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Africa, what a hot dream! European investments on



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At the initiative of France, which holds the rotating presidency of the European Union until the end of June, the European Commission is trying to persuade the 27 Member States to coordinate their EU public investment efforts in Africa, amounting to € 20 billion a year. The European executive aims to reach an agreement with the Member States ahead of a summit scheduled for February 17 in Brussels, which will be attended by leaders of European and African states, Bloomberg reports. But the plan of President Macron and the Commission does not seem very easy to implement.

Some Member States oppose the signing of a joint European Union strategy in Africa, which is intended to be a response to China’s growing economic influence on the African continent, according to official sources inside the EU who are familiar with the talks.

Germany, for example, has suggested that some of the projects the EU wants to propose for the European-African summit are not yet ready for implementation, said sources who wished to remain anonymous. Other countries, including Hungary, Portugal and Finland, have said they cannot make specific commitments at this stage, as national budgets for this year are still being worked on internally.

Amid tensions between Russia and Ukraine, the rift between European states over foreign policy has resurfaced, and relations with Africa could now highlight new ones. With regard to France and its EU foreign policy plans, President Macron has been trying for years to persuade his colleagues in the other 26 Member States to coordinate their cross-continental work so that they can respond firmly to a changing global landscape. , especially marked by the growing influence of China.

The European Commission has warned Member States that if their investments in Africa are made in part, pursuing only the national interests of each state, then the impact of these investments is likely to be diluted. To reduce this risk, the Commission argues that a coherent and common strategy across the European Union is needed. In addition, the EU Executive is trying to persuade national governments to take more initiative in Africa in order to facilitate their success.

Another line of fault for Member States is the proposed list of priority projects.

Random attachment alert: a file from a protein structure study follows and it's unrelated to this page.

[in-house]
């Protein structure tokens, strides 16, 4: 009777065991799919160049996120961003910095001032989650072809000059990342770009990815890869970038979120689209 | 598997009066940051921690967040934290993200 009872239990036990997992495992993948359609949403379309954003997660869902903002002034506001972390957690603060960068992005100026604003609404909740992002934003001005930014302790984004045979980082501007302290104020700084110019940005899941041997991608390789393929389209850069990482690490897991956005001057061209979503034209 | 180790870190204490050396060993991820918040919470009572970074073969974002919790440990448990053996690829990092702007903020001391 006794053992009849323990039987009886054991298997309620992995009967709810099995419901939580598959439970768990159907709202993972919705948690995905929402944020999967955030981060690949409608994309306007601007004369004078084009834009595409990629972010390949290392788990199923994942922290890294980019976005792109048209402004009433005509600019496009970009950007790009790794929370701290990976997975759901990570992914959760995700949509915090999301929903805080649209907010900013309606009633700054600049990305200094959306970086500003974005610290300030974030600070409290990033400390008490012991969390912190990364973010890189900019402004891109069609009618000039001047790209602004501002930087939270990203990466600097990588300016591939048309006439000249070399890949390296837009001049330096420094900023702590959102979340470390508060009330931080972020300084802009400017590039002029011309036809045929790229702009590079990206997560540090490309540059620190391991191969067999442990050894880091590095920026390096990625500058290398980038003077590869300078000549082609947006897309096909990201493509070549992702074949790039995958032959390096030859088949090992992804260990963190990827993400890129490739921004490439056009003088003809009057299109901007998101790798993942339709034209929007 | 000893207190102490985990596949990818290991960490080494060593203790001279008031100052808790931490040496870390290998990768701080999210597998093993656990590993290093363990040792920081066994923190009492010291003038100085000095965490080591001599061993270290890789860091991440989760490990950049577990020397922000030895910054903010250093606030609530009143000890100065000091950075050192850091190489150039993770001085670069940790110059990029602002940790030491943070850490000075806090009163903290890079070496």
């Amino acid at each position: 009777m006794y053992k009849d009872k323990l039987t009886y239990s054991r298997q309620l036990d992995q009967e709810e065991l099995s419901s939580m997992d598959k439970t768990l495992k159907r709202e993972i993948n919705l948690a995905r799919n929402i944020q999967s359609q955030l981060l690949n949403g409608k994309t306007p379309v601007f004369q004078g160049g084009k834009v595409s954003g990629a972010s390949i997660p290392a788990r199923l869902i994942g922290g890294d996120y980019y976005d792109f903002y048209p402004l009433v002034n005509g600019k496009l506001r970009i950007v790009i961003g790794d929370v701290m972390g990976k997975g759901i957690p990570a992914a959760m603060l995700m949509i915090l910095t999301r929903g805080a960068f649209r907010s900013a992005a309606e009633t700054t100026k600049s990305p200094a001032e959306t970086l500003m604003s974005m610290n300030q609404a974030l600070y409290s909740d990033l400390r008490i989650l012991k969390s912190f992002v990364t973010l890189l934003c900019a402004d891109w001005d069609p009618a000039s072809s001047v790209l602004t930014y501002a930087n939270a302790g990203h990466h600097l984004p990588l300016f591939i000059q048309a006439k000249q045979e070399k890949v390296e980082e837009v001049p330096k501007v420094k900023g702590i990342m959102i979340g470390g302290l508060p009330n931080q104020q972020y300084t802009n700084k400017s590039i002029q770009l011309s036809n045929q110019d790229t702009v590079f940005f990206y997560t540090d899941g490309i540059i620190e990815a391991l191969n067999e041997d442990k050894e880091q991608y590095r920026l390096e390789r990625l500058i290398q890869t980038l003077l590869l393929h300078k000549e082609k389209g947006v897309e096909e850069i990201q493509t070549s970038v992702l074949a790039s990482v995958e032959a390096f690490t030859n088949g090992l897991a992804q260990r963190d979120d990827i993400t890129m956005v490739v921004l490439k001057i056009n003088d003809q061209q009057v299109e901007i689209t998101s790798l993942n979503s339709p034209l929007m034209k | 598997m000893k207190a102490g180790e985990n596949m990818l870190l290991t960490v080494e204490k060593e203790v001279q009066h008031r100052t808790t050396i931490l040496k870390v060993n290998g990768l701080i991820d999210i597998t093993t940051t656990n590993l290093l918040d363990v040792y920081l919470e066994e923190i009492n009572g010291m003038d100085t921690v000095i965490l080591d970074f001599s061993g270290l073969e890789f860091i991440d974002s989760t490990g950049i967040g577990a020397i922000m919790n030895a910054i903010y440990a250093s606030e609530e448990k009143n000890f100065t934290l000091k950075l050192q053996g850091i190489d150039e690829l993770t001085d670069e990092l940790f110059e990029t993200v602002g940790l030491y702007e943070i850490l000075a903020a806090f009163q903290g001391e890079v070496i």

Thus, Spain pointed out that the North African initiatives are under-represented, compared to the projects in Sub-Saharan Africa, the quoted sources also said.

A spokesman for the French EU Presidency said that significant resources and time had been allocated to consultations with Member States so that this new approach to the EU’s partnership with Africa could be launched in the best possible way.

A spokeswoman for the Brussels Executive said that in recent weeks the Commission had stepped up its efforts to complete the investment package in a timely manner.

Charles Michel, President of the European Council, is working hard with Emmanuel Macron to get Member States’ support for this plan. Michel argues that the investment package will help ensure cooperation between African countries on migration issues, including in the fight against illegal arrivals and smugglers.

The February 17 summit is seen as the cornerstone of launching this new EU-Africa partnership, although European officials say that its success will ultimately depend on the generosity the EU could show towards Africa. .

Recently, the EU’s relationship with African countries has been deteriorating due to the way European countries have handled the Covid-19 pandemic.

Some African governments have protested against the EU’s decision to impose travel restrictions on South African countries following the discovery of the Omicron variant, saying they were offended when European Commission President Ursula von der Leyen announced the decision without warning. according to sources inside the Commission. Another issue of discord between the EU and Africa has been related to the abandonment of patents for the production of vaccines against Covid-19.